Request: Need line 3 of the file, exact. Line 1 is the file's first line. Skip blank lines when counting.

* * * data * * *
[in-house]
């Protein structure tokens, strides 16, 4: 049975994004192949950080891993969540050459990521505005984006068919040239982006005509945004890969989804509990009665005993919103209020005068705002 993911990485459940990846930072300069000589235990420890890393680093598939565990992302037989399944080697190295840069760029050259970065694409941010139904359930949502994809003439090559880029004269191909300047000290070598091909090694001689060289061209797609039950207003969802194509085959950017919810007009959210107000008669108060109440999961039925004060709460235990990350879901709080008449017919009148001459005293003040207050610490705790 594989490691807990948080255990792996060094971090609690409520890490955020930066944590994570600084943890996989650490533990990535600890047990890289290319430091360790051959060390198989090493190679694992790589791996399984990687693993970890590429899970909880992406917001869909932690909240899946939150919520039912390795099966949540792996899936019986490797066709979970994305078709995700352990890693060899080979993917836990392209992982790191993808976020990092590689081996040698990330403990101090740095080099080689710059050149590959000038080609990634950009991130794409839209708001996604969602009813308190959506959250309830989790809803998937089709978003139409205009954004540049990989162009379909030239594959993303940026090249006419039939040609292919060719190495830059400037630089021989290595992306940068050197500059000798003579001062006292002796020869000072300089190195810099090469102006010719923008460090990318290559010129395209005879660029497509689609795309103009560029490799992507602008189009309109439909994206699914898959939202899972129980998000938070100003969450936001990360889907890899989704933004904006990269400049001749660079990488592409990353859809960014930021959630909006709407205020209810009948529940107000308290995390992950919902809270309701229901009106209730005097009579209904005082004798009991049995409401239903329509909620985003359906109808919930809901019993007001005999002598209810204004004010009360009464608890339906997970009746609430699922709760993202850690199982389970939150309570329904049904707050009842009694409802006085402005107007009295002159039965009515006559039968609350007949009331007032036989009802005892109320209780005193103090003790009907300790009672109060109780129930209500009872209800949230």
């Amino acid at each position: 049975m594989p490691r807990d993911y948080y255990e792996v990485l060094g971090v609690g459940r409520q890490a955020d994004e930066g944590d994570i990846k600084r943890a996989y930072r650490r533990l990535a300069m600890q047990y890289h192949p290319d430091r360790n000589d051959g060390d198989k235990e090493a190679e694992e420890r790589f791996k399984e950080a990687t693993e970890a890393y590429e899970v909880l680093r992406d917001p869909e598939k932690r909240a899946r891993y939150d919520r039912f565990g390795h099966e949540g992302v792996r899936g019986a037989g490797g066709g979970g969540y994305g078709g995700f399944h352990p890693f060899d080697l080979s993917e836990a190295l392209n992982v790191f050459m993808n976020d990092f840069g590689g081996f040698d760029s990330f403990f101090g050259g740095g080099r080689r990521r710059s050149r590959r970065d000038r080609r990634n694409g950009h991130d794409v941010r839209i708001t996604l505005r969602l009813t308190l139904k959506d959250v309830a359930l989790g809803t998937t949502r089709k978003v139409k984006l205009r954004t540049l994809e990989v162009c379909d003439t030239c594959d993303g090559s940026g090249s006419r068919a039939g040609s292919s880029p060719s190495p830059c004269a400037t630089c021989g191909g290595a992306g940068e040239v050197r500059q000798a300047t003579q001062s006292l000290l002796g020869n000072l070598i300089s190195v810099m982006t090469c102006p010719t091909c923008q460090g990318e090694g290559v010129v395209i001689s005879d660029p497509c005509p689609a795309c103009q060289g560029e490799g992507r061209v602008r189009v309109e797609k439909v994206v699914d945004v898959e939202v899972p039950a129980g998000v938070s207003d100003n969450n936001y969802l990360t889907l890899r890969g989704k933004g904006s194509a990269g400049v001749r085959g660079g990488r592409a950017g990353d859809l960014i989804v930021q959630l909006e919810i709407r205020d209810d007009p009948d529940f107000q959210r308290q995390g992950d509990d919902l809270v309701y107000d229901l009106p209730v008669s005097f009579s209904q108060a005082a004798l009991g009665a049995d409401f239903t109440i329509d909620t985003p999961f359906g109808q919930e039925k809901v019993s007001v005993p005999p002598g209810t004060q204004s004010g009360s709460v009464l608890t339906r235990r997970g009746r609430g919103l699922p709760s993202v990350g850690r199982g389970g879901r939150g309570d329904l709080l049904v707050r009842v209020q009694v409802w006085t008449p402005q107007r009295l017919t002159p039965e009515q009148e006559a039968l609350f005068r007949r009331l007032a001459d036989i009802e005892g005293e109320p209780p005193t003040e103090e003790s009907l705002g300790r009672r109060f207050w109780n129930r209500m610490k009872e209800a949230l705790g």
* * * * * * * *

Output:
């Amino acid at each position: 049975m594989p490691r807990d993911y948080y255990e792996v990485l060094g971090v609690g459940r409520q890490a955020d994004e930066g944590d994570i990846k600084r943890a996989y930072r650490r533990l990535a300069m600890q047990y890289h192949p290319d430091r360790n000589d051959g060390d198989k235990e090493a190679e694992e420890r790589f791996k399984e950080a990687t693993e970890a890393y590429e899970v909880l680093r992406d917001p869909e598939k932690r909240a899946r891993y939150d919520r039912f565990g390795h099966e949540g992302v792996r899936g019986a037989g490797g066709g979970g969540y994305g078709g995700f399944h352990p890693f060899d080697l080979s993917e836990a190295l392209n992982v790191f050459m993808n976020d990092f840069g590689g081996f040698d760029s990330f403990f101090g050259g740095g080099r080689r990521r710059s050149r590959r970065d000038r080609r990634n694409g950009h991130d794409v941010r839209i708001t996604l505005r969602l009813t308190l139904k959506d959250v309830a359930l989790g809803t998937t949502r089709k978003v139409k984006l205009r954004t540049l994809e990989v162009c379909d003439t030239c594959d993303g090559s940026g090249s006419r068919a039939g040609s292919s880029p060719s190495p830059c004269a400037t630089c021989g191909g290595a992306g940068e040239v050197r500059q000798a300047t003579q001062s006292l000290l002796g020869n000072l070598i300089s190195v810099m982006t090469c102006p010719t091909c923008q460090g990318e090694g290559v010129v395209i001689s005879d660029p497509c005509p689609a795309c103009q060289g560029e490799g992507r061209v602008r189009v309109e797609k439909v994206v699914d945004v898959e939202v899972p039950a129980g998000v938070s207003d100003n969450n936001y969802l990360t889907l890899r890969g989704k933004g904006s194509a990269g400049v001749r085959g660079g990488r592409a950017g990353d859809l960014i989804v930021q959630l909006e919810i709407r205020d209810d007009p009948d529940f107000q959210r308290q995390g992950d509990d919902l809270v309701y107000d229901l009106p209730v008669s005097f009579s209904q108060a005082a004798l009991g009665a049995d409401f239903t109440i329509d909620t985003p999961f359906g109808q919930e039925k809901v019993s007001v005993p005999p002598g209810t004060q204004s004010g009360s709460v009464l608890t339906r235990r997970g009746r609430g919103l699922p709760s993202v990350g850690r199982g389970g879901r939150g309570d329904l709080l049904v707050r009842v209020q009694v409802w006085t008449p402005q107007r009295l017919t002159p039965e009515q009148e006559a039968l609350f005068r007949r009331l007032a001459d036989i009802e005892g005293e109320p209780p005193t003040e103090e003790s009907l705002g300790r009672r109060f207050w109780n129930r209500m610490k009872e209800a949230l705790g």